Deeply flavorful with melt-in-your-mouth texture, medium-rare herb-crusted grass-fed beef prime rib on a bone. Served with au jus and creamy horse radish, with a side of creamed spinach and baked potato.

The sweet finish came in the shape of two gorgeous, classic San Francisco cakes. The coffee crunch cake from Yasukochi's Sweet Stop was a masterpiece, recipe copied from the original Blum's bakery - an SF legend long gone. Yasukochi's is the only place in town that still makes it, and who knows what happens when the old Japanese owner goes. So hurry - the cake is well worth a drive to Japantown. The second cake - Sacripantina - is the house specialty of the historic San Francisco bakery called Stella Pastry & Cafe in North Beach. The multi-layered creation made with a vanilla sponge cake, zabaione (a delicate custard made with egg yolks, sweet butter, marsala and sherry wine), and rum just melts in your mouth!


The cakes were accompanied by 1977 Fonseca Vintage Port - as great a port as I've ever had (100 points by Wine Spectator, and in this case, I won't argue!) Light bodied yet deep flavored (like a great aged Barolo), incredibly complex yet completely integrated with all the sweet and sour black cherry and blackberry fruit, licorice, and gentle wood and walnut. The port was particularly amazing with the coffee crunch cake.



All four wines we enjoyed that memorable evening were clearly objects for special occasion, with price tags to match. In this holiday season of 2010, what better time and place to splurge than in the company of friends who can truly enjoy and appreciate these gifts of life! Don't think the winemakers would have wished for better fate for the fruits of their labor of love.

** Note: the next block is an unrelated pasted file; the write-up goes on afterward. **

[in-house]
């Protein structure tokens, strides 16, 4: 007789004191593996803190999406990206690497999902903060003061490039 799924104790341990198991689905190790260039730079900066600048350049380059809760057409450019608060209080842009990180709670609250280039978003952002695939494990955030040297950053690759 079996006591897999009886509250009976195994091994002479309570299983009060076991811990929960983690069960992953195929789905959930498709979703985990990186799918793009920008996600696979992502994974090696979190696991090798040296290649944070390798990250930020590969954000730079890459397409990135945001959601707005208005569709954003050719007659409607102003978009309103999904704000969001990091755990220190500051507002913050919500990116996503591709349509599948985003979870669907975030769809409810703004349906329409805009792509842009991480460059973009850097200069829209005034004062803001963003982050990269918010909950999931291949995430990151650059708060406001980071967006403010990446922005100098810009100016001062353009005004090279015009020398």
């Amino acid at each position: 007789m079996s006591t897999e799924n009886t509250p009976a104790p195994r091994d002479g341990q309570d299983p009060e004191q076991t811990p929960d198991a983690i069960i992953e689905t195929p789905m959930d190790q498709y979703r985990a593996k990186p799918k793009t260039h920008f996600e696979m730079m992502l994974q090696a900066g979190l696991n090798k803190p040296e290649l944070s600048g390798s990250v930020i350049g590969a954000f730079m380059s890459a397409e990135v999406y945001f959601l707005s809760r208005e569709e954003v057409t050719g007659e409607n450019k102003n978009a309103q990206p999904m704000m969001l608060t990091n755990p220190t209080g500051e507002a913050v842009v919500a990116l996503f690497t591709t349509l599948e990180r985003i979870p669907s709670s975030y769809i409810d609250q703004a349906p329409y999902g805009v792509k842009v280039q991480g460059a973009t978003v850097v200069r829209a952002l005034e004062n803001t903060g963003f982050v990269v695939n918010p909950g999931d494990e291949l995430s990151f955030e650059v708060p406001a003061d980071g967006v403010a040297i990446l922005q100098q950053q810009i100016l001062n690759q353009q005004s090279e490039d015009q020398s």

2 comments:

elpi said...

the wine and the food will surely warm you to the soul! I could totally go for some tender, warm, shreddy beef...mouthwatering over here.:)

Iron Chevsky said...

For those interested, Peter has agreed to share his brilliant bone-in prime rib recipe.

Roasted Bone-In Prime Rib With Organic Fresh Garden Herbs & Garlic

Meat Selection:

Grass Fed preferred
Small End of the Bone-In Rib Eye Roast (nearer to the loin) ~ 4-5 Ribs
Marbling is important. Suggestion: Have your butcher hand pick his/her “best”

Meat Seasoning: (season the night before roasting)
Generous external seasoning is perfectly “OK”

Fresh organic garlic (inject garlic slivers into the roast)
Fresh organic rosemary
Fresh organic thyme
Ground pepper
Lawry’s Seasoned Salt
Onion powder
Garlic powder
Draeger’s “Herbs For Meat”
Kosher Salt

Cooking:

• 450’ F ~ 20 minutes to sear

• After searing, pour Kosher Salt over the entire roast

• Reduce heat to 325’ F (Approx. 3 Hours)
Utilize a meat thermometer
Take the Roast out of the oven 10’ F cooler than your desired temperature. The roast will continue to cook. Carve Roast approximately 10-12 minutes after removal from the oven.

Au Jus:

Fresh organic sweet onions
Fresh organic scallions
Fresh organic garlic
Fresh organic rosemary
Fresh organic thyme
“Better Than Boullion” Brand ~ Organic Beef Base ~ (3 parts)
“Better Than Boullion” Brand ~ Organic Mushroom Base ~ (1 part)
Salted Butter
Fresh Ground Pepper
Fuji Water
Fresh organic Meyer lemon